New coach Joe Moorhead is stepping into one of the best situations of any first-year coach in 2018. The Bulldogs won nine games under Dan Mullen last season and return most of that core. Moorhead transformed Penn State's offense into one of nation's most explosive attacks over the last two years and inherits a group that averaged 32 points a game in 2017. Quarterback Nick Fitzgerald ranked third in the SEC with 230.5 total yards a contest last fall but suffered a significant ankle injury in the Egg Bowl against Ole Miss. While Fitzgerald was limited in the spring, he's set to return to full strength in the fall. The senior's rushing ability isn't in question but he has room to improve as a passer after completing 55.6 percent of his throws last year. Fitzgerald needs more help from his receiving corps after the Bulldogs generated just one pass play of 50 yards or more last season. Junior college recruit Stephen Guidry, freshmen Devonta Jason, Malik Heath and Austin Williams and the return of Malik Dear from injury should provide a boost to this unit. Mississippi State also boasts one of the SEC's top offensive lines, anchored by guard Darryl Williams and center Elgton Jenkins. New coordinator Bob Shoop takes over a defense that allowed only 20.9 points a game last fall and could be even better in 2018. Linemen Jeffery Simmons and Montez Sweat combined for 27.5 tackles for a loss last season and should push for All-America honors in 2018. Leo Lewis, Willie Gay and Erroll Thompson are the main contributors at linebacker, and the safety position is set with Mark McLaurin and Johnathan Abram returning. Shoop doesn't have many concerns to address this offseason, but the cornerback spot is one area to watch this fall. A non-conference road trip to Kansas State provides an intriguing non-conference affair, and Mississippi State hosts Florida, Auburn and Texas A&M in key conference swing games. Assuming the coaching transition is seamless (as most expect), the Bulldogs should push for 10 victories in 2018.
13. Florida State
It's a new era at Florida State with Willie Taggart taking over in 2018. While there are a few big changes on the way for the Seminoles, this program is poised to rebound from last year's 7-6 record. Taggart is transitioning the offense from a pro-style approach to more of a spread, up-tempo attack. The shift should be a relatively seamless move, as Taggart has plenty of weapons to build around. Of course, there's still an ongoing battle at quarterback. However, Taggart has to feel good about his options under center. Deondre Francois was one of the ACC's top returning quarterbacks last fall but suffered a season-ending leg injury in the opener against Alabama. James Blackman was pressed into duty to replace Francois as a true freshman and threw for 2,230 yards and 19 touchdowns. Additionally, redshirt freshman Bailey Hockman ranked as a four-star recruit in the 2017 signing class. The Seminoles don't have a clear answer under center yet, but there's no shortage of options. The running back corps is among the best in the nation, with rising star Cam Akers joining Jacques Patrick to form an effective one-two punch. More depth is needed at receiver, but Nyqwan Murray is one of the ACC's top returning targets, and sophomore D.J. Matthews is poised to take on a bigger role in 2018. The line returns four starters, but this unit needs to take a step forward after giving up 32 sacks last fall. New coordinator Harlon Barnett inherits a defense that returns only three starters, but the cupboard isn't empty on talent. Brian Burns and Demarcus Christmas anchor a talented line, with cornerback Levonta Taylor poised to challenge for All-America honors. Defensive tackle Marvin Wilson, cornerback Stanford Samuels III and safety Jaiden Woodbey are three promising players to watch this fall. Barnett's biggest concern rests at linebacker following the departures of Matthew Thomas, Ro'Derrick Hoskins and Jacob Pugh. Florida State will be tested right away with Virginia Tech visiting Tallahassee in the opener. And Taggart's team has a chance to make even more noise in the Atlantic Division with Clemson visiting Doak Campbell Stadium on Oct. 27.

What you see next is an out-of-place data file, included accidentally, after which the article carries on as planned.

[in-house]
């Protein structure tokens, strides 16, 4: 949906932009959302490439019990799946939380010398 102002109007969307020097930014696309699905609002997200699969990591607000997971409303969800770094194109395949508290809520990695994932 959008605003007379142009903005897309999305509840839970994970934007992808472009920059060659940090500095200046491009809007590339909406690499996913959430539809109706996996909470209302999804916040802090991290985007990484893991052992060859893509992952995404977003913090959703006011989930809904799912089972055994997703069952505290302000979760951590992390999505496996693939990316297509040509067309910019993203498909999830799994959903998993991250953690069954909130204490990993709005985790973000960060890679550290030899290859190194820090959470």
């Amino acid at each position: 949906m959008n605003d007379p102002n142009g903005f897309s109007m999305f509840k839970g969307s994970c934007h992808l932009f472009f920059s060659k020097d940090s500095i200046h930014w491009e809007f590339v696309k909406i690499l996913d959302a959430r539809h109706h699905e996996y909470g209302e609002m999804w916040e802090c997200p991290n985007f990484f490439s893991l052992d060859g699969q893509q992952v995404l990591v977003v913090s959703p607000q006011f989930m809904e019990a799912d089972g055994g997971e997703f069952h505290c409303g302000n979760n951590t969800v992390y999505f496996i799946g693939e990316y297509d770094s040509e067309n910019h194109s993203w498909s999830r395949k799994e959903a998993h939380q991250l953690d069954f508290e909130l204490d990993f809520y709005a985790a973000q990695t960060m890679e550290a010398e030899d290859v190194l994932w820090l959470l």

12. Michigan State
The Spartans were one of college football's most improved teams in 2017, increasing their win total by seven games from the previous year. With 19 starters back and home games against Ohio State and Michigan, coach Mark Dantonio's team should be in the mix to win the Big Ten title. Quarterback Brian Lewerke had a standout first season as the starter in East Lansing, averaging 257.8 total yards a game and accounting for 25 total scores. He should take another step forward in his development, especially with a receiving corps that ranks among the Big Ten's best and a strong foundation in the trenches. Running back LJ Scott anchors the ground game after leading the team in rushing each of the past three seasons. The Spartans could use a little more production from the backfield after averaging just 3.5 yards a carry in Big Ten contests last fall. Similar to the offense, the defense is largely set for 2018. New coordinator Mike Tressel won't make drastic changes from a unit that limited opponents to 20 points a game in 2017. End Kenny Willekes is back after recording seven sacks last season, while linebacker Joe Bachie is a candidate for All-America honors. Justin Layne and Josiah Scott form a promising duo of young cornerbacks, while safety David Dowell returns after picking off five passes in 2017. The cornerback tandem of Layne and Scott could be among the best in the Big Ten, but Scott suffered an injury in the fall and is out indefinitely. Michigan State may be due for some regression in the luck department after winning six games by 10 points or less last season. However, with a loaded depth chart and one of the Big Ten's top quarterbacks and head coaches, the Spartans aren't going to need all of the bounces in their favor to win 10 games once again.